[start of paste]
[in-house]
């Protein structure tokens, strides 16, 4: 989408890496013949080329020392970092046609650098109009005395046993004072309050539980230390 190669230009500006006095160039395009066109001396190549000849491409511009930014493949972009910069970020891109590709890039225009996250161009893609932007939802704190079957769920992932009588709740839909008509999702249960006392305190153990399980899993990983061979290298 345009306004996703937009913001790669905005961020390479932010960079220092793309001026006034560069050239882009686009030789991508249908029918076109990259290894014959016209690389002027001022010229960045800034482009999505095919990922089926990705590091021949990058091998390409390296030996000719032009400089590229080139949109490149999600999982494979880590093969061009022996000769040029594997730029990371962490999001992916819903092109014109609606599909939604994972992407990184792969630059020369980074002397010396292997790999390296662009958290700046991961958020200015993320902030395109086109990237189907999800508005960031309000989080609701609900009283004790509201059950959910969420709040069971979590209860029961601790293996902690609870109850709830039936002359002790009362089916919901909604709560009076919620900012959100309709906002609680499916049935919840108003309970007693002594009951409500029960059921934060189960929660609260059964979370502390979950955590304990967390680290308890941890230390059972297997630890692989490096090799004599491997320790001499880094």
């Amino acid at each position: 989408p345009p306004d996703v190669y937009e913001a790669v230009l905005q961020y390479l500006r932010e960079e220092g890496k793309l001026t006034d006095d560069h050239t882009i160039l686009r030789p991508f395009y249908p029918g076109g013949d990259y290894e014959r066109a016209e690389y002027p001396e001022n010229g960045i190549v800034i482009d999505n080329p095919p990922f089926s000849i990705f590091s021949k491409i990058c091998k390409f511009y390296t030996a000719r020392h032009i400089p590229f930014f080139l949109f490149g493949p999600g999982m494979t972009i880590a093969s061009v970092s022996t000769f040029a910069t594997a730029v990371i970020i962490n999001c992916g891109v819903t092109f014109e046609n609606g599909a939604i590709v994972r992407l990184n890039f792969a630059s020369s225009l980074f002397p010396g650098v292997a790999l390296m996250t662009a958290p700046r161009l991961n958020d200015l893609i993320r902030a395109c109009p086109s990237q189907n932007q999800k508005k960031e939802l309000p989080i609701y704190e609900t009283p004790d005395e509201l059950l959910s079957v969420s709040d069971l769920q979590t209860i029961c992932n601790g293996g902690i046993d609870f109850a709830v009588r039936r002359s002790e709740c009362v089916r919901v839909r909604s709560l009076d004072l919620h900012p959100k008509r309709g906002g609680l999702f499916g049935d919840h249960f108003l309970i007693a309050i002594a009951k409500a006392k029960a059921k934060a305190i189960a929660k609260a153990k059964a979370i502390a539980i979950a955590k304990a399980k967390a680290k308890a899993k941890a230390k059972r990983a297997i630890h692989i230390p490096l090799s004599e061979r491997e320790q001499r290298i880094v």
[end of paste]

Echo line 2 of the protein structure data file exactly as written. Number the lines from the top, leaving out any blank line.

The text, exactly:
């Protein structure tokens, strides 16, 4: 989408890496013949080329020392970092046609650098109009005395046993004072309050539980230390 190669230009500006006095160039395009066109001396190549000849491409511009930014493949972009910069970020891109590709890039225009996250161009893609932007939802704190079957769920992932009588709740839909008509999702249960006392305190153990399980899993990983061979290298 345009306004996703937009913001790669905005961020390479932010960079220092793309001026006034560069050239882009686009030789991508249908029918076109990259290894014959016209690389002027001022010229960045800034482009999505095919990922089926990705590091021949990058091998390409390296030996000719032009400089590229080139949109490149999600999982494979880590093969061009022996000769040029594997730029990371962490999001992916819903092109014109609606599909939604994972992407990184792969630059020369980074002397010396292997790999390296662009958290700046991961958020200015993320902030395109086109990237189907999800508005960031309000989080609701609900009283004790509201059950959910969420709040069971979590209860029961601790293996902690609870109850709830039936002359002790009362089916919901909604709560009076919620900012959100309709906002609680499916049935919840108003309970007693002594009951409500029960059921934060189960929660609260059964979370502390979950955590304990967390680290308890941890230390059972297997630890692989490096090799004599491997320790001499880094």